Sunday, November 23, 2014

Nonfiction Close Reading and Early Finishers

So, I'm settling into my middle school science home rather nicely.  I'm really loving this age group and this curriculum!  In the past few weeks, I've learned many new things about how the students think and learn.  Here are three that I decided needed addressing right away:

1.  Many students don't seem to want to "mix" reading and science.  They see them as two separate subjects that don't have anything to do with each other.  Uh, oh.  

2.  Students don't want to support their answers with the text or use it to do research.  Once again, doh!

3.  If students finish assignments early and others are still working, they want to distract the students that are still working.  Well, that one is the same for any grade level.

So.... I found some articles and books that are content-related that I will display in my classroom.  To go with them, I made some Nonfiction Close Reading Bookmarks.

The idea is to put page protectors over the text and annotate, then go back and clarify terms and ideas.  Finally, the student gives a one-sentence summary.

These bookmarks are part of an editable PowerPoint that includes:
~Directions on how to annotate the text using a page protector and dry-erase marker
~Directions that guide the student to read and reread the text 3 times
~Directions that guide the student to use a dictionary and/or ask for help with clarifying unknown terms and content
~Directions on how to summarize the text

I'm hoping this will encourage use of these strategies while we are reading the textbook, but also will enrich the students needing a challenge with additional text.

I'd love to hear how you keep your students engaged and ready to learn in science class!

Sunday, November 9, 2014

Interactive Science Notebooks (ISN)

I've done my research and updating to my ISNs, and I'm finally ready to share the finished product!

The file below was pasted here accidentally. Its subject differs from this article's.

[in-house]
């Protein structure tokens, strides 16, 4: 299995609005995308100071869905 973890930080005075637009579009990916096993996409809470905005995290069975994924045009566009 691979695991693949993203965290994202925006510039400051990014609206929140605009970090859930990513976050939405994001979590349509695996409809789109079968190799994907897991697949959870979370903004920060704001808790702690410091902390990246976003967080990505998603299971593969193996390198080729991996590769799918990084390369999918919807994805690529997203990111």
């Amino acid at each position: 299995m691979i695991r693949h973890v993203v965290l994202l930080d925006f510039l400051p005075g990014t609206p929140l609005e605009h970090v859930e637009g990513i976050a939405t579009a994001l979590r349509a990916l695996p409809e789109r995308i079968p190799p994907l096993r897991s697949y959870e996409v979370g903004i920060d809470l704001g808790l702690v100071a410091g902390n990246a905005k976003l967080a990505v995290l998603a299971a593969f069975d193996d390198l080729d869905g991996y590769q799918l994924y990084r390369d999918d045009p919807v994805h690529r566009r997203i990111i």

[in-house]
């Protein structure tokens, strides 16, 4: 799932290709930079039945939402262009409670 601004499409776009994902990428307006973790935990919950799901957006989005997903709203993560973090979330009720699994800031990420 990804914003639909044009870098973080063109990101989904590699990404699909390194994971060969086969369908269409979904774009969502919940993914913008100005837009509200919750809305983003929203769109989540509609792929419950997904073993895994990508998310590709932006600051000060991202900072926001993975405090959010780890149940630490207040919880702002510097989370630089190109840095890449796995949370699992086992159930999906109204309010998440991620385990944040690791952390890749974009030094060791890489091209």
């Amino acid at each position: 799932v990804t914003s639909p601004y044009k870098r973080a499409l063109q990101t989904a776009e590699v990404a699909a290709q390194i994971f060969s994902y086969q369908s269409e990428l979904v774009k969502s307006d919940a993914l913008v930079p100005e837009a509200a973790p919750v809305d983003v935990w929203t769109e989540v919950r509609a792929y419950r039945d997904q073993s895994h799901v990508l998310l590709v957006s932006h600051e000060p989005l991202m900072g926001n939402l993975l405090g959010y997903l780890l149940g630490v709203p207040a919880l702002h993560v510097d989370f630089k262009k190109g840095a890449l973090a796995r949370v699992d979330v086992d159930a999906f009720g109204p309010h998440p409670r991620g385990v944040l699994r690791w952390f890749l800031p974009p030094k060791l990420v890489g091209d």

Interactive Science Notebook Pack

I took some of my stations from my Language Arts blocks and included them in the notebooking experience.

I plan to use station activities on catch-up days.  This will be an opportunity for me to meet with small groups to catch them up on their ISN or enrich others.

I also brought back the Textmapping that helped out so much in my Social Studies class.

I included note-taking teacher "input" examples and student "output" examples (above).

I'm really proud of the how it turned out!

This 23-page editable PowerPoint includes:
~Materials suggestions
~Teacher planning sheets
~Suggested station activities
~Table of Contents pages
~How to make bookmarks
~Input activities: 
~Note Taking Strategies (PLAN and Cornell)
~Output activities:
~Thinking Stems
~Concept Map
~Compare and Contrast
~Vocabulary template

If you'd like a copy, click here.

How do you use Interactive Notebooks?  Do you use them in Science?  I'd love to hear your ideas!

Sunday, November 2, 2014

Helping Students Recognize and Manage Distractions

At a recent PBIS meeting, we discussed methods of helping students get back on track when they are distracted.  The more I thought about it, the more I realized this process needs to start with the student recognizing what distracts them.

So, I came up with a quiz that differentiates between external and internal distractions and asks students to come up with plans of action to combat their distractions.

This editable PowerPoint includes:
~14 True/False questions that help students determine if their distractions are internal or external
~An answer key that has students create a plan to combat their distractions and get back on track when they are distracted

If you'd like to pick up a copy, click here.

I will be using this with my middle-schoolers the first week as a get to know you activity, but I think it's could be used at any time of the year.  Do you have anything you use to help students combat their distractions?

Sunday, October 26, 2014

Organizing Mail and Absent Work

I am so excited to be moving into a middle school Science teaching position!  Two of my biggest passions are Social Studies and Science, so I feel especially blessed with this change.  Of course, with every new classroom and grade change, there comes new organization challenges.  So, that's what I've been working on this week.

I gathered inspiration fro the image below:

I thought the hanging file folders were brilliant to file all those graded assessments and mail for each student in all four blocks of my classes.  Then I would just need another crate to hold materials for absent students and one to hold extra papers, since someone seems always to misplace papers and need new ones.  To make it my own, I wanted to make the images on the labels be those that make me happy.  Thus, the chocolate and coffee.